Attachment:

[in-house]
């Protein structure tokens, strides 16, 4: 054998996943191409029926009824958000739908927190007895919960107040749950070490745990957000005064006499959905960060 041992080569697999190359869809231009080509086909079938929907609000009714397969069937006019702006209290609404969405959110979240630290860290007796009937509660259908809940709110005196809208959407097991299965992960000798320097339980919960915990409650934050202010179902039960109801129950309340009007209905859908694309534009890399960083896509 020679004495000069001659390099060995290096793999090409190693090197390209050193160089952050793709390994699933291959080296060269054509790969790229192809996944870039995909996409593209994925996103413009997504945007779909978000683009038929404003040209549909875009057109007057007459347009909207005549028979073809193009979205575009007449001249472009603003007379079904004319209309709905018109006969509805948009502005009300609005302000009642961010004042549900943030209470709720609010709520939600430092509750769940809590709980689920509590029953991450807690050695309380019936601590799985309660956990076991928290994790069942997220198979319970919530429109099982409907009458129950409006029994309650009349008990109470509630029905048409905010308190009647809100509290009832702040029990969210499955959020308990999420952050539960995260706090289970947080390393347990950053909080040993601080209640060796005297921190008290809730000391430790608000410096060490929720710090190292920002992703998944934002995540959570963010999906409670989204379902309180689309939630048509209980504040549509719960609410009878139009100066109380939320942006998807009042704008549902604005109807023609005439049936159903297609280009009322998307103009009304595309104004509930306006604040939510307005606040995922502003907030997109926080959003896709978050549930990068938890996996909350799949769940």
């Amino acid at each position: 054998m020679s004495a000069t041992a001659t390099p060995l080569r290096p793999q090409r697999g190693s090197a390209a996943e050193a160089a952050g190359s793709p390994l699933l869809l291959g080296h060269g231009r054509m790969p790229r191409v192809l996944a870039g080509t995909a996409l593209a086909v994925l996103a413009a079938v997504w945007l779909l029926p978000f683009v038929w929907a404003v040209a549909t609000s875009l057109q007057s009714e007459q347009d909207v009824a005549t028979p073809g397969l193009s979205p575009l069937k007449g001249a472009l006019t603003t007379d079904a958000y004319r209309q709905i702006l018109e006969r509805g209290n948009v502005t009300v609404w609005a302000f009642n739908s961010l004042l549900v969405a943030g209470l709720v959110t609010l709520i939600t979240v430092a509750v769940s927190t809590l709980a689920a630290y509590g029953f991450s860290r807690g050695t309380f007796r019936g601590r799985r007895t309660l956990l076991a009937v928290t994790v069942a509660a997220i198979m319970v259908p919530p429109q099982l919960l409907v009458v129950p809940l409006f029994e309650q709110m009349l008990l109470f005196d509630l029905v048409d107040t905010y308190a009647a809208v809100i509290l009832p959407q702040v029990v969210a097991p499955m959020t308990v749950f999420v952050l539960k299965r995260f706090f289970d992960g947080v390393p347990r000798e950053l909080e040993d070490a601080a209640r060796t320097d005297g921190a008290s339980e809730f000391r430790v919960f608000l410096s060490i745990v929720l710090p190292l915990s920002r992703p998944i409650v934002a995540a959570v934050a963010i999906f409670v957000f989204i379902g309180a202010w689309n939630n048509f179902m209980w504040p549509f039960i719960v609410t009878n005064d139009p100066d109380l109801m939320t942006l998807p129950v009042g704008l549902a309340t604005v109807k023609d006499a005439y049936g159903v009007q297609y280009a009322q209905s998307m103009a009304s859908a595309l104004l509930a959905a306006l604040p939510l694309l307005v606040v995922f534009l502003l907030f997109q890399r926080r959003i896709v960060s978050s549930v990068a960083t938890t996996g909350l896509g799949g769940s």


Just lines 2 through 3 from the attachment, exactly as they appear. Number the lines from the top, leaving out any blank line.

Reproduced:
């Protein structure tokens, strides 16, 4: 054998996943191409029926009824958000739908927190007895919960107040749950070490745990957000005064006499959905960060 041992080569697999190359869809231009080509086909079938929907609000009714397969069937006019702006209290609404969405959110979240630290860290007796009937509660259908809940709110005196809208959407097991299965992960000798320097339980919960915990409650934050202010179902039960109801129950309340009007209905859908694309534009890399960083896509 020679004495000069001659390099060995290096793999090409190693090197390209050193160089952050793709390994699933291959080296060269054509790969790229192809996944870039995909996409593209994925996103413009997504945007779909978000683009038929404003040209549909875009057109007057007459347009909207005549028979073809193009979205575009007449001249472009603003007379079904004319209309709905018109006969509805948009502005009300609005302000009642961010004042549900943030209470709720609010709520939600430092509750769940809590709980689920509590029953991450807690050695309380019936601590799985309660956990076991928290994790069942997220198979319970919530429109099982409907009458129950409006029994309650009349008990109470509630029905048409905010308190009647809100509290009832702040029990969210499955959020308990999420952050539960995260706090289970947080390393347990950053909080040993601080209640060796005297921190008290809730000391430790608000410096060490929720710090190292920002992703998944934002995540959570963010999906409670989204379902309180689309939630048509209980504040549509719960609410009878139009100066109380939320942006998807009042704008549902604005109807023609005439049936159903297609280009009322998307103009009304595309104004509930306006604040939510307005606040995922502003907030997109926080959003896709978050549930990068938890996996909350799949769940």
């Amino acid at each position: 054998m020679s004495a000069t041992a001659t390099p060995l080569r290096p793999q090409r697999g190693s090197a390209a996943e050193a160089a952050g190359s793709p390994l699933l869809l291959g080296h060269g231009r054509m790969p790229r191409v192809l996944a870039g080509t995909a996409l593209a086909v994925l996103a413009a079938v997504w945007l779909l029926p978000f683009v038929w929907a404003v040209a549909t609000s875009l057109q007057s009714e007459q347009d909207v009824a005549t028979p073809g397969l193009s979205p575009l069937k007449g001249a472009l006019t603003t007379d079904a958000y004319r209309q709905i702006l018109e006969r509805g209290n948009v502005t009300v609404w609005a302000f009642n739908s961010l004042l549900v969405a943030g209470l709720v959110t609010l709520i939600t979240v430092a509750v769940s927190t809590l709980a689920a630290y509590g029953f991450s860290r807690g050695t309380f007796r019936g601590r799985r007895t309660l956990l076991a009937v928290t994790v069942a509660a997220i198979m319970v259908p919530p429109q099982l919960l409907v009458v129950p809940l409006f029994e309650q709110m009349l008990l109470f005196d509630l029905v048409d107040t905010y308190a009647a809208v809100i509290l009832p959407q702040v029990v969210a097991p499955m959020t308990v749950f999420v952050l539960k299965r995260f706090f289970d992960g947080v390393p347990r000798e950053l909080e040993d070490a601080a209640r060796t320097d005297g921190a008290s339980e809730f000391r430790v919960f608000l410096s060490i745990v929720l710090p190292l915990s920002r992703p998944i409650v934002a995540a959570v934050a963010i999906f409670v957000f989204i379902g309180a202010w689309n939630n048509f179902m209980w504040p549509f039960i719960v609410t009878n005064d139009p100066d109380l109801m939320t942006l998807p129950v009042g704008l549902a309340t604005v109807k023609d006499a005439y049936g159903v009007q297609y280009a009322q209905s998307m103009a009304s859908a595309l104004l509930a959905a306006l604040p939510l694309l307005v606040v995922f534009l502003l907030f997109q890399r926080r959003i896709v960060s978050s549930v990068a960083t938890t996996g909350l896509g799949g769940s």